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Delta dirac function times zero

  1. Oct 4, 2011 #1
    Let δ(x)=∞ at x = 0, and zero elsewhere. Then

    δ(x)(1-exp(x)) = ?

    It seems the above expression is zero. But isn't it zero times infinity at x = 0?
    Last edited: Oct 4, 2011
  2. jcsd
  3. Oct 4, 2011 #2


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    As you have defined it, δ(x) is not really a function.
    In physics, we usually call it that, but if you want to treat it rigorously you should consider it as a distribution. The most important part about that, is that δ(x) only really makes sense under an integral sign, in expressions like
    [tex]\int \delta(x) f(x) \, dx = f(0)[/tex]
    (if x = 0 is inside the integration interval).
  4. Oct 5, 2011 #3
    OK, then let us consider the following example in a probability book:


    [itex]f(x)=(1-e^{-\lambda x})u(x)[/itex],


    [itex]u(x)= 1, [/itex] if [itex] x \geq 1 [/itex], and zero elsewhere.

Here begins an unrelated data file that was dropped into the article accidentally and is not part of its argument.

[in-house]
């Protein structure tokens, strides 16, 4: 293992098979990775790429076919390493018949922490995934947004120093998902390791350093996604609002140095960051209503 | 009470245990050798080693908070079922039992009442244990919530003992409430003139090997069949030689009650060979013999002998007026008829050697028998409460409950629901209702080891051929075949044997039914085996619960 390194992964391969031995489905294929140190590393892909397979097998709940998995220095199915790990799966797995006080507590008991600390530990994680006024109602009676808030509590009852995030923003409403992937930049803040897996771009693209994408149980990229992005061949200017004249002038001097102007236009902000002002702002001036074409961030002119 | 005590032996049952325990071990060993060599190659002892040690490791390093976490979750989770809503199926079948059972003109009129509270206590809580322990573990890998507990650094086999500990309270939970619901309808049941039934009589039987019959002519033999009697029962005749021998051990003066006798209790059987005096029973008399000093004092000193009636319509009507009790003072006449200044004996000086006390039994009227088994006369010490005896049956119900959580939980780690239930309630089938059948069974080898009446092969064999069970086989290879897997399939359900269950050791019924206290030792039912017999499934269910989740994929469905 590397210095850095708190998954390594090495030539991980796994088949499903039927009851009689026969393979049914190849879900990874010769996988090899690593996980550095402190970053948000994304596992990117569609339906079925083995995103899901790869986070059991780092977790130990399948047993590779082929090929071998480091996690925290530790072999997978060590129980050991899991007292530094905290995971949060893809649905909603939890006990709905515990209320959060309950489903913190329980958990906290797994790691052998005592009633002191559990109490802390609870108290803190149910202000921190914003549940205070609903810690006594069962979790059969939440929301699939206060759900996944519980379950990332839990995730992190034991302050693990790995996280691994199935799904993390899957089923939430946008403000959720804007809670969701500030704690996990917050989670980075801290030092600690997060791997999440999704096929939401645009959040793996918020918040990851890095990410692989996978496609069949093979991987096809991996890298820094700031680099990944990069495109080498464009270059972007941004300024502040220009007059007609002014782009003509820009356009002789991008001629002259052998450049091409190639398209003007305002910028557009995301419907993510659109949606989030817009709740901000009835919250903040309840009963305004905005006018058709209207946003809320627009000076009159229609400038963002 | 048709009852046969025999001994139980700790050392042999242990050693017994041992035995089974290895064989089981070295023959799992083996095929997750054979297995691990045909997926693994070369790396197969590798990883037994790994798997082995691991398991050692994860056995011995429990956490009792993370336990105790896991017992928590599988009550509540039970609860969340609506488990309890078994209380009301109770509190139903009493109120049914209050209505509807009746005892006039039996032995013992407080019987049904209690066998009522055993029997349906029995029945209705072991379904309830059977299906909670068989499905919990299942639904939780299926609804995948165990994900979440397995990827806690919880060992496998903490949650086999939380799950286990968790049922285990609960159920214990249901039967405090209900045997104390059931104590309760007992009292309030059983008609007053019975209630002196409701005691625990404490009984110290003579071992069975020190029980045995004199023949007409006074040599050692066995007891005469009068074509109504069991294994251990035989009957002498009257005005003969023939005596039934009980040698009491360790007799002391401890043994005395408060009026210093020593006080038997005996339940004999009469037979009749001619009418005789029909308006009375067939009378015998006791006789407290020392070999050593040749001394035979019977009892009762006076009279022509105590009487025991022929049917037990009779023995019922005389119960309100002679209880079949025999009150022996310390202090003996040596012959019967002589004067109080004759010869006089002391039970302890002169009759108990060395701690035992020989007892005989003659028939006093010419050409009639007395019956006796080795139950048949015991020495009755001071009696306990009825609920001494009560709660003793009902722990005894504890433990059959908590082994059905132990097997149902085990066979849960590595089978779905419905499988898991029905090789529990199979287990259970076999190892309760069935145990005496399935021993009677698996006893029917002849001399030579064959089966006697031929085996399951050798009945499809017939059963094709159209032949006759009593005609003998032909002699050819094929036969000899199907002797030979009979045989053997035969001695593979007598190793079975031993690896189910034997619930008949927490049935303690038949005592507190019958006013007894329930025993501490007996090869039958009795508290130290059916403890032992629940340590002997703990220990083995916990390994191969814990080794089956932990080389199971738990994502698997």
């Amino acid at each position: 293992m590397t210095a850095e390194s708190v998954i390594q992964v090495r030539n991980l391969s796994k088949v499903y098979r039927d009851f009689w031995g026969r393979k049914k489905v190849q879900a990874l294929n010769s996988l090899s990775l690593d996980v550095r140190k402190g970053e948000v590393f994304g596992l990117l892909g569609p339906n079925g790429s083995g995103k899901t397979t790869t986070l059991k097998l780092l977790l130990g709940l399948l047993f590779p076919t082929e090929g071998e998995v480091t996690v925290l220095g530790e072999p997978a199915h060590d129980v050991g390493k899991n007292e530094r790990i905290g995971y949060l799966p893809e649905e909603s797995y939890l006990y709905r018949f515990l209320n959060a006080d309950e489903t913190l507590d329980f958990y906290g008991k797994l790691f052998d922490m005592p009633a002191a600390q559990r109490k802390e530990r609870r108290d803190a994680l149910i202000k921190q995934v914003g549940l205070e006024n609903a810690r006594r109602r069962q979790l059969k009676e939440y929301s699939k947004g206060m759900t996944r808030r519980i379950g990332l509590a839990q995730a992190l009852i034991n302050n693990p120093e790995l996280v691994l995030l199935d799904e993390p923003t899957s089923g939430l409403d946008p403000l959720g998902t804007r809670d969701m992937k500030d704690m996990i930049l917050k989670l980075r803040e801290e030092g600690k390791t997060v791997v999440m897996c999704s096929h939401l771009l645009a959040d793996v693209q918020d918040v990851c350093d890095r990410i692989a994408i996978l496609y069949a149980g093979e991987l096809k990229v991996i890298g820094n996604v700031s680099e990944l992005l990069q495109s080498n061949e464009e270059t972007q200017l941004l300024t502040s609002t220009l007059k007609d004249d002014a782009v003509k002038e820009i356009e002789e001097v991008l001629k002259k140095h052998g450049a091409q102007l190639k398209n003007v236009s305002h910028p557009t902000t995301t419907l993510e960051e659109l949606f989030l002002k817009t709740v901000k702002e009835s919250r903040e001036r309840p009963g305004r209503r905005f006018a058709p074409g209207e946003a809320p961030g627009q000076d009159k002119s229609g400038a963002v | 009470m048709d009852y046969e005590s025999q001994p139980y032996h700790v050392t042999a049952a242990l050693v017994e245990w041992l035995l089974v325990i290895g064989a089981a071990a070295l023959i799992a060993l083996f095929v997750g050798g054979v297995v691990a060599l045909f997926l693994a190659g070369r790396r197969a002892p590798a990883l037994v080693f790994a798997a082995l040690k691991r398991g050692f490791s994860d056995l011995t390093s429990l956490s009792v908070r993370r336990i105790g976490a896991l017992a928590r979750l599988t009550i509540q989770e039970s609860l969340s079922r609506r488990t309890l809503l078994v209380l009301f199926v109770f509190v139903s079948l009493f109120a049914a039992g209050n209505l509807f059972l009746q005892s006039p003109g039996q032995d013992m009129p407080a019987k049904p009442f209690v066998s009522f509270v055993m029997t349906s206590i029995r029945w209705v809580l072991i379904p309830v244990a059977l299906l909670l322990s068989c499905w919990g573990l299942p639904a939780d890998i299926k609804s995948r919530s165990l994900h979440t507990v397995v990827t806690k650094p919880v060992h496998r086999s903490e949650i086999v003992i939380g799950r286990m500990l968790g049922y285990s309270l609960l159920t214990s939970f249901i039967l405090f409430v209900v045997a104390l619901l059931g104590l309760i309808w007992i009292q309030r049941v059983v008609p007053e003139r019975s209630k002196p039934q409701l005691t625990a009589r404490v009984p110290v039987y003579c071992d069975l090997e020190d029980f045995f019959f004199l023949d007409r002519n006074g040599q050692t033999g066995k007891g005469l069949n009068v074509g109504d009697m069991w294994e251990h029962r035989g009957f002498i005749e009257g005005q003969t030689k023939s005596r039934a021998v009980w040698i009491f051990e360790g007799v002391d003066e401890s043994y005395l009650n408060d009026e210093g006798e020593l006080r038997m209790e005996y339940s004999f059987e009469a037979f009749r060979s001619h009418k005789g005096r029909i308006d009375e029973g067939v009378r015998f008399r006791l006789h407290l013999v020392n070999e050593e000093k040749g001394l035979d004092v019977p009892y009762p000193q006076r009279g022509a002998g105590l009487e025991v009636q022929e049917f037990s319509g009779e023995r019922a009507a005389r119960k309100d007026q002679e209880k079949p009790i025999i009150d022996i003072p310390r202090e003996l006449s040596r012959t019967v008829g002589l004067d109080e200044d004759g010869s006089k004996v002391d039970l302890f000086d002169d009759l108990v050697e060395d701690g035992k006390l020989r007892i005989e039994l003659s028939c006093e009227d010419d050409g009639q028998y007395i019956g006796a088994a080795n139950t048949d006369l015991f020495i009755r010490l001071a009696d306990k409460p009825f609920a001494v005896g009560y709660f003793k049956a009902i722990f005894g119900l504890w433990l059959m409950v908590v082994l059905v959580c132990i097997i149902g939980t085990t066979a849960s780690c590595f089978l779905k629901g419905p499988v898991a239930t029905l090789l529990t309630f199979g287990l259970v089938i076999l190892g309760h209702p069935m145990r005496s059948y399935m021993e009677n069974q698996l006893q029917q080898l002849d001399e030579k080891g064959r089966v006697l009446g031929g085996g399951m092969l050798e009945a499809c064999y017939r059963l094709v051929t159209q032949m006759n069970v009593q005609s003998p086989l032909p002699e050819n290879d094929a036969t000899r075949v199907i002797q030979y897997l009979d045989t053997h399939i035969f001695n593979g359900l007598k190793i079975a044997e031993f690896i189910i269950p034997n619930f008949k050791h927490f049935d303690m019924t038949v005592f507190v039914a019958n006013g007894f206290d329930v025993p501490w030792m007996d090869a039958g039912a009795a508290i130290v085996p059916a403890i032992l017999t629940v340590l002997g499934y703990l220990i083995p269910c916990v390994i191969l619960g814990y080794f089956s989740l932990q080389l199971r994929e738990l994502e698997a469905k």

Then, it is found (in the book) that

    [itex] \frac{d}{dx} f(x) = \lambda e^{-\lambda x} u(x)[/itex]

    But I think that the derivative should be:

    [itex] \frac{d}{dx} f(x) = \lambda e^{-\lambda x} u(x) + (1-e^{-\lambda x})\delta (x)[/itex]

    So, should the second term in the above expression be zero? Then how?
    Last edited: Oct 5, 2011
  5. Oct 5, 2011 #4


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    It's easiest to split up the function first.
    For [itex]x \ge 1[/itex], [itex]f(x) = (1 - e^{-\lambda x})[/itex] and the derivative is what you got in the book.
    For [itex]x < 1[/itex], [itex]f(x) = 0[/itex] so [itex]f'(x) = 0[/itex].

    Note that in general f(x) is not differentiable - or even continuous - at x = 1. If you want to use the product rule, you have to consider f(x) as a distribution, which is a whole area of mathematics in itself. (Oh, and you'd probably get [itex]\delta(x - 1)[/itex] rather than just [itex]\delta(x)[/itex]... but that's beside the point).
  6. Oct 5, 2011 #5
    Thank you very much for your answer!

    Let me make a correction in the book example:

    u(x)=1, if x≥0 (not x≥1, as in my previous post), and zero elsewhere.

    In this case f(x) becomes continuous and differentiable. As far as I understand, even in this case I should consider f(x) as a distribution in order to use the product rule. Am I right?
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